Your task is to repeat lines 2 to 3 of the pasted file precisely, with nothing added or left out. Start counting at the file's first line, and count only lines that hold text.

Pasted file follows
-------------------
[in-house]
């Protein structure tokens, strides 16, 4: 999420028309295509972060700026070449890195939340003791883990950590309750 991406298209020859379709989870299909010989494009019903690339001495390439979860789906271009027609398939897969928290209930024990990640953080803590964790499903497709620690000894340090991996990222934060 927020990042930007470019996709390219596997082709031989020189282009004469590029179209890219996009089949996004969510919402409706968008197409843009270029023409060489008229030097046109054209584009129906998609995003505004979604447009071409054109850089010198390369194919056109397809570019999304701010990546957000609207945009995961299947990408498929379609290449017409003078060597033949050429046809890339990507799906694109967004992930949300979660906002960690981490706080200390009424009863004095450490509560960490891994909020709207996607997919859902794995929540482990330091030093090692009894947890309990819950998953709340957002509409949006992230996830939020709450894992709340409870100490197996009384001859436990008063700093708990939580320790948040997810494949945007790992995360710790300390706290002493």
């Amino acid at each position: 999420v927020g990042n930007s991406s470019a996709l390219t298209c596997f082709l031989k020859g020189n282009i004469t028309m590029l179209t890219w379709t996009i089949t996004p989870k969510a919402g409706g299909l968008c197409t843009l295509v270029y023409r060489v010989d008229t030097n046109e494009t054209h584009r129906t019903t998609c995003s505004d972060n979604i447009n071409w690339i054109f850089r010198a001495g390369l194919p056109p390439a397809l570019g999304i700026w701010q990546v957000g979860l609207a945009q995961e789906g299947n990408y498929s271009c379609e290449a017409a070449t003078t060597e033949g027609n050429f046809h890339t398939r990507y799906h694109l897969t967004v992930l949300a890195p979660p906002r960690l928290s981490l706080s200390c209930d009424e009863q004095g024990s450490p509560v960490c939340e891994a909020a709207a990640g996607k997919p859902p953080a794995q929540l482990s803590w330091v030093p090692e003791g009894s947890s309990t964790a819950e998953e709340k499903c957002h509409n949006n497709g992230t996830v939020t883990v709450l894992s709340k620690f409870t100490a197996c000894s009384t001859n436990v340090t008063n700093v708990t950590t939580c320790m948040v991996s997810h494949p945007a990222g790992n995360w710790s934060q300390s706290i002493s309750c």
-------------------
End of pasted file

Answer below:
């Protein structure tokens, strides 16, 4: 999420028309295509972060700026070449890195939340003791883990950590309750 991406298209020859379709989870299909010989494009019903690339001495390439979860789906271009027609398939897969928290209930024990990640953080803590964790499903497709620690000894340090991996990222934060 927020990042930007470019996709390219596997082709031989020189282009004469590029179209890219996009089949996004969510919402409706968008197409843009270029023409060489008229030097046109054209584009129906998609995003505004979604447009071409054109850089010198390369194919056109397809570019999304701010990546957000609207945009995961299947990408498929379609290449017409003078060597033949050429046809890339990507799906694109967004992930949300979660906002960690981490706080200390009424009863004095450490509560960490891994909020709207996607997919859902794995929540482990330091030093090692009894947890309990819950998953709340957002509409949006992230996830939020709450894992709340409870100490197996009384001859436990008063700093708990939580320790948040997810494949945007790992995360710790300390706290002493």
């Amino acid at each position: 999420v927020g990042n930007s991406s470019a996709l390219t298209c596997f082709l031989k020859g020189n282009i004469t028309m590029l179209t890219w379709t996009i089949t996004p989870k969510a919402g409706g299909l968008c197409t843009l295509v270029y023409r060489v010989d008229t030097n046109e494009t054209h584009r129906t019903t998609c995003s505004d972060n979604i447009n071409w690339i054109f850089r010198a001495g390369l194919p056109p390439a397809l570019g999304i700026w701010q990546v957000g979860l609207a945009q995961e789906g299947n990408y498929s271009c379609e290449a017409a070449t003078t060597e033949g027609n050429f046809h890339t398939r990507y799906h694109l897969t967004v992930l949300a890195p979660p906002r960690l928290s981490l706080s200390c209930d009424e009863q004095g024990s450490p509560v960490c939340e891994a909020a709207a990640g996607k997919p859902p953080a794995q929540l482990s803590w330091v030093p090692e003791g009894s947890s309990t964790a819950e998953e709340k499903c957002h509409n949006n497709g992230t996830v939020t883990v709450l894992s709340k620690f409870t100490a197996c000894s009384t001859n436990v340090t008063n700093v708990t950590t939580c320790m948040v991996s997810h494949p945007a990222g790992n995360w710790s934060q300390s706290i002493s309750c």